Australian Mental Health Prize 2020 highlights long-term impact of COVID-19

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It would be an understatement to say that people’s mental health is being impacted by the COVID-19 pandemic, and Australia’s mental health system must be prepared to address the long-term issues.

This was the main message from Professor Richard Bryant AC, UNSW Sydney Scientia Professor, when he launched this year’s Australian Mental Health Prize today via an online forum.

Running now for five years, the prize recognises Australians who have made outstanding contributions to the promotion of mental health or the prevention and treatment of mental illness.

“The COVID-19 pandemic is causing unprecedented pressures on people around the world,” explained Professor Bryant.

“Apart from the anxieties of infection, people are experiencing considerable stress arising from changes to work structure, unemployment, financial pressures, schooling, concern for family and the elderly, and social isolation.”

Professor Bryant further explained that previous pandemic such as SARS, “… have shown that mental health issues spike during the outbreak, and more worryingly, can lead to longer-term problems well beyond the pandemic itself”.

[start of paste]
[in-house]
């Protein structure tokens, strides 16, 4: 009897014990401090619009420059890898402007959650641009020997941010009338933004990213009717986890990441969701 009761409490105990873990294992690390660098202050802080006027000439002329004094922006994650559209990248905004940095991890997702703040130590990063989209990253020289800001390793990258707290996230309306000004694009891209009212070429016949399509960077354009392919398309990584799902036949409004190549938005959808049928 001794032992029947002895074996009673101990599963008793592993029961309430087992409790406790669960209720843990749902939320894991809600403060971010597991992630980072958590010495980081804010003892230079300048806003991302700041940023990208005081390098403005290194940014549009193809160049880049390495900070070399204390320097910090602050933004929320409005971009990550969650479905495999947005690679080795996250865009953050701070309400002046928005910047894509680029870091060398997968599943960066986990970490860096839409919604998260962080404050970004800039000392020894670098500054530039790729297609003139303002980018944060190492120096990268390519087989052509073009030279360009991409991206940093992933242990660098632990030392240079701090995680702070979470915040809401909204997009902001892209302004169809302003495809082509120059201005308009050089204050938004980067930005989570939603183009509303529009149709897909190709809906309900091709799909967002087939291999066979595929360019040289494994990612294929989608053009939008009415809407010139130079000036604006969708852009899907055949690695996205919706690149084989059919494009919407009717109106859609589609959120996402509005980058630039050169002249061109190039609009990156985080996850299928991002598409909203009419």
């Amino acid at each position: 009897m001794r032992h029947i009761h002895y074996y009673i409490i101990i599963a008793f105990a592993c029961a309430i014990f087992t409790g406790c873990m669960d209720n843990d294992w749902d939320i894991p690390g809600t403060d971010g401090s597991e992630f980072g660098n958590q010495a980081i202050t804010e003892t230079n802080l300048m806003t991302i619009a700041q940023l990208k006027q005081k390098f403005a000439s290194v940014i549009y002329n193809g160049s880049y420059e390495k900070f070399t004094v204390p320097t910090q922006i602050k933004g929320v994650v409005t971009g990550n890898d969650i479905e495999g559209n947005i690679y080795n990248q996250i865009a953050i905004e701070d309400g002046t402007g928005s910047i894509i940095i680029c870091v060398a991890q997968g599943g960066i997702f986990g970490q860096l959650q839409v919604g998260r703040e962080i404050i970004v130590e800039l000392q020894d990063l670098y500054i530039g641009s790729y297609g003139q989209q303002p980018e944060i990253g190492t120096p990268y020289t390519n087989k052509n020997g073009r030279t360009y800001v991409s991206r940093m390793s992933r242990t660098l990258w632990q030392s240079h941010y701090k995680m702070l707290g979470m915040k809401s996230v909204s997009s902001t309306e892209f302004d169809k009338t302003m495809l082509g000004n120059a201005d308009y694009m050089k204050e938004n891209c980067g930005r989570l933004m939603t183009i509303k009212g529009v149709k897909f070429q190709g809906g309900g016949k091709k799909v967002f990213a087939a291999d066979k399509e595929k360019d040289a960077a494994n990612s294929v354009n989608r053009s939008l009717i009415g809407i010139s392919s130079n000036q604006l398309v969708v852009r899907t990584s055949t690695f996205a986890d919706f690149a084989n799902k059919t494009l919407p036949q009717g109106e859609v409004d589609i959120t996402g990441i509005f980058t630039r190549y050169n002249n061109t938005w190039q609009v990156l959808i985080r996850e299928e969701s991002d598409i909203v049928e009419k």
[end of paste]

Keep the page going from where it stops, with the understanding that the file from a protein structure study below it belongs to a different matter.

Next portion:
Everyone needs to remember that the hidden threat from COVID-19 is the long-term mental effects.

Professor Bryant continued, saying that strategies can be employed to manage mental health in the context of COVID-19.

“It is important to note that many of the stress reactions many of us experience during the pandemic are not necessarily a mental disorder but rather reflect understandable stress reactions to a severe situation. In this sense, many of the strategies that can be used at this time are those used to help people cope with ongoing stressors rather than mental disorders.

“Health systems are being developed and implemented around the world to try to provide mental health services to hugely increased numbers of people. These services need to adopt innovative treatment formats to accommodate social distancing, potentially large numbers of people requiring help, and targeting people who traditionally do not seek mental health assistance.”

Scientia Professor Henry Brodaty from UNSW Medicine agrees with Professor Bryant’s comments and believes it is more important than ever to publicly acknowledge and address the unprecedented levels of mental health issues that will arise from the COVID-19 crisis.

“The mental health sector will need to adapt to the changing environment we are all currently living through. It is imperative that we acknowledge and celebrate the dedication and work of the mental health sector in assisting Australians through these difficult times,” Professor Brodaty said.

“We encourage clinicians, health professionals, community groups and individuals to nominate people whom they feel are making a real difference in the area of mental health research, advocacy or service delivery for the 2020 Australian Mental Health Prize,” concluded Professor Bryant.